**Pressure
and Height Gradient
**

Conceptually,
the pressure gradient is the rate at which pressure decreases over
distance. The partial derivative
notation is consistent with our discussions of its interpretation from
Tuesday. The equivalence sign (instead of the
equals sign) is used because the right hand side represents a finite difference
approximation of the infinitesmal derivative on the left. (This allows us to estimate the
derivative on maps).

in
the Cartesian or rectangular coordinate system, and

in
the natural coodinate sytem

As
you will see, the horizontal wind depends strongly on the horizontal pressure
gradients. In the example used in
ERTH 260, if the air parcel has dimensions of 100 km along the x-axis, the
pressure gradient would be evaluated

There
is no pressure gradient along the y-axis for this case.

As
we will see in future lectures, instead of looking at level surfaces,
meteorologists and oceanographers often look at constant pressure
surfaces. The chart corresponding to the 18000 foot pressure map in x, y, p coordinates, for example, is the 500 mb chart. The variation of heights on that pressure surface is comparable to the variation of pressure on a level surface.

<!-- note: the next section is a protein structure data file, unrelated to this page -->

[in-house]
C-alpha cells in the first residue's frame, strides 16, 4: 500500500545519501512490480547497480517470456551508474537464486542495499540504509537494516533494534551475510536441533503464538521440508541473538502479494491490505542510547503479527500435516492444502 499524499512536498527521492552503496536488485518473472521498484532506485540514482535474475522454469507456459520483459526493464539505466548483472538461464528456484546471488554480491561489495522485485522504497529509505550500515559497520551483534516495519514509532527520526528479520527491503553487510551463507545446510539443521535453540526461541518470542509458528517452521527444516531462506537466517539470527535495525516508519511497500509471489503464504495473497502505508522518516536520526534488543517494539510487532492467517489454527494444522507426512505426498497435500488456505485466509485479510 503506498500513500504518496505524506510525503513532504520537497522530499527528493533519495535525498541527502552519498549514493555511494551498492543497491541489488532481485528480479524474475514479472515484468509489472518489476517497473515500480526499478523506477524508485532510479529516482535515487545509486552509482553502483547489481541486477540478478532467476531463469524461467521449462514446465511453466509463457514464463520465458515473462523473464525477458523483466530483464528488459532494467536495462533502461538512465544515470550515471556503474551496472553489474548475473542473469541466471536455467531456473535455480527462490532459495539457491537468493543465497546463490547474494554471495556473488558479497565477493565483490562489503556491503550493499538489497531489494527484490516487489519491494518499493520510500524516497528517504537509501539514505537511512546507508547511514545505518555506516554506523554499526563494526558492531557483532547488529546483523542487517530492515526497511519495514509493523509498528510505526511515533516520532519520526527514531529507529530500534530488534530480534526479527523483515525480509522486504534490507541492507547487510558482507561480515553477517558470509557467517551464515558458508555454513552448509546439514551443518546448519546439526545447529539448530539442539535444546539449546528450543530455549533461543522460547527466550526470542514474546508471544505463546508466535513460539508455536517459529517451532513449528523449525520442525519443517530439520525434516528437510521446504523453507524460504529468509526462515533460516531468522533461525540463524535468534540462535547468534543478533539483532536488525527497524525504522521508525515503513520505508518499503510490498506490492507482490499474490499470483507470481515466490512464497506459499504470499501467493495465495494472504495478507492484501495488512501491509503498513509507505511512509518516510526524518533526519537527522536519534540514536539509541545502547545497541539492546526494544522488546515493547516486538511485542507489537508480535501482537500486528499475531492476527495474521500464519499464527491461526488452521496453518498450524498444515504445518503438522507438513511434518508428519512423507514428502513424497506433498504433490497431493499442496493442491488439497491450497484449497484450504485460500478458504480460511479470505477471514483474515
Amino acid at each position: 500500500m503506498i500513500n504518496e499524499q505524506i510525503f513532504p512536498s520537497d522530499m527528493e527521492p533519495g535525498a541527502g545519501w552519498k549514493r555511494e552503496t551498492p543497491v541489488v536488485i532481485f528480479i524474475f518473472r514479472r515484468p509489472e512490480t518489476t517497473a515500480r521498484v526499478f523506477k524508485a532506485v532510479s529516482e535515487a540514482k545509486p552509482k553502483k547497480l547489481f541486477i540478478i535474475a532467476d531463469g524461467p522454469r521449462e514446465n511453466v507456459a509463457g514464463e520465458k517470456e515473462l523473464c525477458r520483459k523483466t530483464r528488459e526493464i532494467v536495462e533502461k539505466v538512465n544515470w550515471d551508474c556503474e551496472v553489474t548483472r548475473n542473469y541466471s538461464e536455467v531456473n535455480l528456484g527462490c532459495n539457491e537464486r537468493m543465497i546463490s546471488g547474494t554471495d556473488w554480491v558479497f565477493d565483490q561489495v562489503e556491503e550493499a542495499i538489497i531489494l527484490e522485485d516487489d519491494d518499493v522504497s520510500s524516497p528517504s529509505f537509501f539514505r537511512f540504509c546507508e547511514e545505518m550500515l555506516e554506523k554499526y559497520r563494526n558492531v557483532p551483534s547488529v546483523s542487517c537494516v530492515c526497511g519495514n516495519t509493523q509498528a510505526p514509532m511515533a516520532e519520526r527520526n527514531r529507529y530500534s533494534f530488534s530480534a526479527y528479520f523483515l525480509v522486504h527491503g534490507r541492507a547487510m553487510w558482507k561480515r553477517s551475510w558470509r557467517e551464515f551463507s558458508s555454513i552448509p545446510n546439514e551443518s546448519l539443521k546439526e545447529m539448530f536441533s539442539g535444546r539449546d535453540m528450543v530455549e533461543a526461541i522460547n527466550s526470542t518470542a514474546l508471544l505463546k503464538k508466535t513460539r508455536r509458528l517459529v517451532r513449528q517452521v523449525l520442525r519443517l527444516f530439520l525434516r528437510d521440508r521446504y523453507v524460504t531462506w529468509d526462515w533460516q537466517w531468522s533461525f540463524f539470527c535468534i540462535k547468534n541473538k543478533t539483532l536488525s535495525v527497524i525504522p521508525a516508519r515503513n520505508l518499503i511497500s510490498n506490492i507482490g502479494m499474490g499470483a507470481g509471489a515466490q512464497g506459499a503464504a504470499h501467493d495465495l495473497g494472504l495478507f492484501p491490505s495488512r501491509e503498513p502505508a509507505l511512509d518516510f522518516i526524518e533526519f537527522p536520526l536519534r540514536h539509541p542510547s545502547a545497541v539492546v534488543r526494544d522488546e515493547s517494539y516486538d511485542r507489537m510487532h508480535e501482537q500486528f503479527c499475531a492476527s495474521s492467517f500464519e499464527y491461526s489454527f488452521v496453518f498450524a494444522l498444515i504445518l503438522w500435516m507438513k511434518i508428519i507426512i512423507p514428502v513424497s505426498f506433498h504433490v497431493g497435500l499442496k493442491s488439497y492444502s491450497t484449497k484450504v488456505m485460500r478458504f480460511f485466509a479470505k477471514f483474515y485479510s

On
a level surface, isobars can be used to express the pressure gradient. As we will see, on a constant pressure
surface, ÒheightÓ contours can be used to express the same mathematical
concept. ÒHeightÓ refers to the
elevation (usually in meters or decameters) above sealevel at which the given
pressure is found.

On
height maps, the expressions
analogous to those above are:

where
z is the height of the given pressure surface above sealevel (meteorology) and
above mean ocean surface levels (oceanography). Oceanographers commonly use these latter expressions to
develop their ideas about motion in the ocean. In meteorology (and oceanography), for example, one is required to do a finite difference estimate of the height gradient normal to the flow to calculate the geostrophic flow magnitude.